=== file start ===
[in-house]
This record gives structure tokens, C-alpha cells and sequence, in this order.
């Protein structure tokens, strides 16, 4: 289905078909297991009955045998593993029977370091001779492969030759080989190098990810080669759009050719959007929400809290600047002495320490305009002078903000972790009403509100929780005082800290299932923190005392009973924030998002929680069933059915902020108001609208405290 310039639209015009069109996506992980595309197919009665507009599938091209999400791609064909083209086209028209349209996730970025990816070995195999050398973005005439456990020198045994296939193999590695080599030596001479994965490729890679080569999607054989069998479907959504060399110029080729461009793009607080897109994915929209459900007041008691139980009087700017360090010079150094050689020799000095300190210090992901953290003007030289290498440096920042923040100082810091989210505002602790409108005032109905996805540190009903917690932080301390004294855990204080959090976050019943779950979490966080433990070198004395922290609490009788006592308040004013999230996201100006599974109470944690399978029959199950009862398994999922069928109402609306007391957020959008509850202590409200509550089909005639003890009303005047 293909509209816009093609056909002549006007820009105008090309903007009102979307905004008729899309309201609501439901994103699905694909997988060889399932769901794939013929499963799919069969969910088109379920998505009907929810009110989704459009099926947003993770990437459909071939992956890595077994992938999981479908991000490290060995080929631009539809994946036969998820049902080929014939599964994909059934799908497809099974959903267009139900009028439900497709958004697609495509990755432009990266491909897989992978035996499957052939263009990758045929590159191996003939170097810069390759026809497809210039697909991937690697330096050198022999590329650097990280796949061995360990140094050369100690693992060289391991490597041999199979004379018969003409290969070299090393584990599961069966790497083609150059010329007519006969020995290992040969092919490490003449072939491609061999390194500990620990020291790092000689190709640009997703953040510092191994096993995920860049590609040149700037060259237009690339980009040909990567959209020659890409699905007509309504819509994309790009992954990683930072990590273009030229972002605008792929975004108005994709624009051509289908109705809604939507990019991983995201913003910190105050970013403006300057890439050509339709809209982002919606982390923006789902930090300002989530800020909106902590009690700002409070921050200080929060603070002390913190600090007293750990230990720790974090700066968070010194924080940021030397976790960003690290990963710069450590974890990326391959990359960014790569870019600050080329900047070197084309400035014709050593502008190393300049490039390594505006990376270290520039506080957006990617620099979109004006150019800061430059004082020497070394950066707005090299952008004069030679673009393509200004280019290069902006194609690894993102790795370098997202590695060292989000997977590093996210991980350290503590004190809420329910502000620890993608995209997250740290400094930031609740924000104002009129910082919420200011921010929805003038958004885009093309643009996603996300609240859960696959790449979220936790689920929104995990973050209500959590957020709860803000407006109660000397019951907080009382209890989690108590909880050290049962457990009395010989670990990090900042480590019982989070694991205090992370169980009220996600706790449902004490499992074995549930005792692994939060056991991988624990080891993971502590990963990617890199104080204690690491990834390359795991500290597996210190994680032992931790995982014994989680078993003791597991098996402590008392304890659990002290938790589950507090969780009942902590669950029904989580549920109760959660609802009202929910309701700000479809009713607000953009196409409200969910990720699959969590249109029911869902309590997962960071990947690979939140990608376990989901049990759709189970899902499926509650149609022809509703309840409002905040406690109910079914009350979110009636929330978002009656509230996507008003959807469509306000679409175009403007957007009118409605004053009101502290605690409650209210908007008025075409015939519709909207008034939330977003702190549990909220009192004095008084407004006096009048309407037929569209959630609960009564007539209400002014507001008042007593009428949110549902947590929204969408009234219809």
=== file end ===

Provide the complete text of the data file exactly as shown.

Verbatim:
[in-house]
This record gives structure tokens, C-alpha cells and sequence, in this order.
């Protein structure tokens, strides 16, 4: 289905078909297991009955045998593993029977370091001779492969030759080989190098990810080669759009050719959007929400809290600047002495320490305009002078903000972790009403509100929780005082800290299932923190005392009973924030998002929680069933059915902020108001609208405290 310039639209015009069109996506992980595309197919009665507009599938091209999400791609064909083209086209028209349209996730970025990816070995195999050398973005005439456990020198045994296939193999590695080599030596001479994965490729890679080569999607054989069998479907959504060399110029080729461009793009607080897109994915929209459900007041008691139980009087700017360090010079150094050689020799000095300190210090992901953290003007030289290498440096920042923040100082810091989210505002602790409108005032109905996805540190009903917690932080301390004294855990204080959090976050019943779950979490966080433990070198004395922290609490009788006592308040004013999230996201100006599974109470944690399978029959199950009862398994999922069928109402609306007391957020959008509850202590409200509550089909005639003890009303005047 293909509209816009093609056909002549006007820009105008090309903007009102979307905004008729899309309201609501439901994103699905694909997988060889399932769901794939013929499963799919069969969910088109379920998505009907929810009110989704459009099926947003993770990437459909071939992956890595077994992938999981479908991000490290060995080929631009539809994946036969998820049902080929014939599964994909059934799908497809099974959903267009139900009028439900497709958004697609495509990755432009990266491909897989992978035996499957052939263009990758045929590159191996003939170097810069390759026809497809210039697909991937690697330096050198022999590329650097990280796949061995360990140094050369100690693992060289391991490597041999199979004379018969003409290969070299090393584990599961069966790497083609150059010329007519006969020995290992040969092919490490003449072939491609061999390194500990620990020291790092000689190709640009997703953040510092191994096993995920860049590609040149700037060259237009690339980009040909990567959209020659890409699905007509309504819509994309790009992954990683930072990590273009030229972002605008792929975004108005994709624009051509289908109705809604939507990019991983995201913003910190105050970013403006300057890439050509339709809209982002919606982390923006789902930090300002989530800020909106902590009690700002409070921050200080929060603070002390913190600090007293750990230990720790974090700066968070010194924080940021030397976790960003690290990963710069450590974890990326391959990359960014790569870019600050080329900047070197084309400035014709050593502008190393300049490039390594505006990376270290520039506080957006990617620099979109004006150019800061430059004082020497070394950066707005090299952008004069030679673009393509200004280019290069902006194609690894993102790795370098997202590695060292989000997977590093996210991980350290503590004190809420329910502000620890993608995209997250740290400094930031609740924000104002009129910082919420200011921010929805003038958004885009093309643009996603996300609240859960696959790449979220936790689920929104995990973050209500959590957020709860803000407006109660000397019951907080009382209890989690108590909880050290049962457990009395010989670990990090900042480590019982989070694991205090992370169980009220996600706790449902004490499992074995549930005792692994939060056991991988624990080891993971502590990963990617890199104080204690690491990834390359795991500290597996210190994680032992931790995982014994989680078993003791597991098996402590008392304890659990002290938790589950507090969780009942902590669950029904989580549920109760959660609802009202929910309701700000479809009713607000953009196409409200969910990720699959969590249109029911869902309590997962960071990947690979939140990608376990989901049990759709189970899902499926509650149609022809509703309840409002905040406690109910079914009350979110009636929330978002009656509230996507008003959807469509306000679409175009403007957007009118409605004053009101502290605690409650209210908007008025075409015939519709909207008034939330977003702190549990909220009192004095008084407004006096009048309407037929569209959630609960009564007539209400002014507001008042007593009428949110549902947590929204969408009234219809």